At present, most seaweed is grown in Asia. But the North Sea, between England and the European continent, is an attractive location for growing seaweed. This sea is rich in nutrients. Seaweed can be processed to food, useful substances and biogas. However, we need innovations in order for this business to become competitive.
Innovations on seaweed
One of these innovations is being tested this year in Northern Netherlands’ Eemshaven. In this test, seaweed grows in special nets that protect the seeds and little plants. Seaweed farms will be operated more easily by using this dedicated basket. There are far-reaching plans to construct such farms on the North Sea in wind parks, of which a number are under construction right now. Seas are often rough at those locations, far out at sea. The seeds and little plants need protection as they grow. The idea is to grow the crop in between the turbines, where shipping will be restricted anyway. And to harvest the crop when ships visit the wind park for repair and maintenance.
Seaweed as a nutrient is on the rise. For instance, it can be served as if it were a pasta, like developed by Seamore company. There are many seaweed species; they can be used as an alternative to bacon, as a wrap, as a taste enhancer; and in processed form as a mayonnaise. A growing number of people is reviewing their eating habits, for reasons of health and sustainability – then, seaweed offers important opportunities. And some seaweed species, mixed with grass, cause less emissions of greenhouse gases by ruminant cows.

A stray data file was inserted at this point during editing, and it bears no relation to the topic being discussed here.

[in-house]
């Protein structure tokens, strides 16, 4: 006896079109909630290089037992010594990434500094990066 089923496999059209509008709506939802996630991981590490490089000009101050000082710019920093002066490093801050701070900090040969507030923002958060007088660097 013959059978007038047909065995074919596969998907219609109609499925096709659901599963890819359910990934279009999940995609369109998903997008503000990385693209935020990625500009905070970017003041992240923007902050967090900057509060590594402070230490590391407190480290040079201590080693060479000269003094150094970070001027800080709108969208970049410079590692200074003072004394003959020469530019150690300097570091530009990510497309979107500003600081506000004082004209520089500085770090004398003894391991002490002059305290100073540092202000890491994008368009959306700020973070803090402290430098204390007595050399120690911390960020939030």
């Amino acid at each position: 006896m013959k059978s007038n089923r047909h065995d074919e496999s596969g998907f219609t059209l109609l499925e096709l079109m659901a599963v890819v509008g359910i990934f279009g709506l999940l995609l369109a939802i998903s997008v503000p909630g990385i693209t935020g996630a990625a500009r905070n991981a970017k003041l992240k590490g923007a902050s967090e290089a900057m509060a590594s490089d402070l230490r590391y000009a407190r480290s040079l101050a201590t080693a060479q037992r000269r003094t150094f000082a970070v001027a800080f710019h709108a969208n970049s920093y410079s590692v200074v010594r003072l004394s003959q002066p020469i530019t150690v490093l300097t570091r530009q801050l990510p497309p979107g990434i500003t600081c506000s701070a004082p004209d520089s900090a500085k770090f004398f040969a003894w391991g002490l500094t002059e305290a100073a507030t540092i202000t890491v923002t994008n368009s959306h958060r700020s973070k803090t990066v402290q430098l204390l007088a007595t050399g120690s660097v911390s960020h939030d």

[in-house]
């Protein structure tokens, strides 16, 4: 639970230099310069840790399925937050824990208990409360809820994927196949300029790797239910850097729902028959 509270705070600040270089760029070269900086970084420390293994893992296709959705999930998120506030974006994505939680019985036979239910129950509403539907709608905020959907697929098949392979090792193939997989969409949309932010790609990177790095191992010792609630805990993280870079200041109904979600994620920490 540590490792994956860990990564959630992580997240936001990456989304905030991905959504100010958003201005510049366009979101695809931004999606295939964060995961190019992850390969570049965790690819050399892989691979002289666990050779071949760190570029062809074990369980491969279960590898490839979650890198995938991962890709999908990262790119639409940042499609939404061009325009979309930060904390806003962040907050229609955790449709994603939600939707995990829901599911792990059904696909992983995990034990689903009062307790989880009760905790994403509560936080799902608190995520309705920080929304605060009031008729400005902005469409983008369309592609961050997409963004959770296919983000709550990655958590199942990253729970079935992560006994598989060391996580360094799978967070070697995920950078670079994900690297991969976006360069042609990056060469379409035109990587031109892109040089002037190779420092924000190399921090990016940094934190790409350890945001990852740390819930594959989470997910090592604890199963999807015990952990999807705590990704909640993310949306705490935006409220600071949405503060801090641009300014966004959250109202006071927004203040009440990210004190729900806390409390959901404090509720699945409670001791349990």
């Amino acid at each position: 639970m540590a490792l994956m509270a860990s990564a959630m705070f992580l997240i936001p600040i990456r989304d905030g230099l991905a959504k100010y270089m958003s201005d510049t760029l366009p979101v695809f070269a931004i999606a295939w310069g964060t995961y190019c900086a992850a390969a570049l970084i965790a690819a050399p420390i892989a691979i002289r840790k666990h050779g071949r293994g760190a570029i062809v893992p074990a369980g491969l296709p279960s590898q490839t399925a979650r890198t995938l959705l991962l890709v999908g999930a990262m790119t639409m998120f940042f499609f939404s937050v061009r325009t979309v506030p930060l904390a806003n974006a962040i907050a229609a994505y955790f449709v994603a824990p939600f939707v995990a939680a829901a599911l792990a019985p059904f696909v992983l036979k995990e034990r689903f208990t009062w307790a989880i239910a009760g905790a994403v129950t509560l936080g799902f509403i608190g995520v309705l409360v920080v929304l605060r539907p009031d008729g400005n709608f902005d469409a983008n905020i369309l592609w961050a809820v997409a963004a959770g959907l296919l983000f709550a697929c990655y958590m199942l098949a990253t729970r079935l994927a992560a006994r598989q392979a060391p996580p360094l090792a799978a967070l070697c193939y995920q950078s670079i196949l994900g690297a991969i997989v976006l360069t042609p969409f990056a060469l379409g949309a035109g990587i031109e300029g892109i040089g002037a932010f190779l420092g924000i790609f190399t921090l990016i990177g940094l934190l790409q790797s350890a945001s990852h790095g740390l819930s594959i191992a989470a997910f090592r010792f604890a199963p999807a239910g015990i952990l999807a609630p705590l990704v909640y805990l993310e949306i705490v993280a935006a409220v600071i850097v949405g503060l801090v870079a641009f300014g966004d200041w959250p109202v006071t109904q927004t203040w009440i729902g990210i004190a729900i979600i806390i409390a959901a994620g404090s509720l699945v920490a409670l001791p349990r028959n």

Often however, the weed needs to be processed in order to extract useful products from it. Seaweed contains proteins and sugars; nutrients that can be processed to fertilizer. Side products can be turned into biogas. But such processes are notoriously difficult, because the resource mainly consists of salty water. That needs to be removed in order isolate the useful products, a cumbersome process that can lead to much corrosion. Therefore, it is a piece of good news that the universities of Exeter and Bath in the UK have developed a process that doesn’t require the salty water to be removed on beforehand. They use acid and alkaline catalysts in the process to produce sugars, and pyrolysis in processing the side product into bio oil and fertilizer.
This technology not just processes the seaweed, but also the plastics that often come with weed harvested on beaches. Therefore, this process is well-suited to use on the Sargassum weed that is washed ashore on Middle American beaches since a few years. There it rots; it emits foul smells and chases away the tourists. There is an urgent need for good processing technologies. But the process that the researchers have developed, still needs to be scaled up.
Diederik van der Hoeven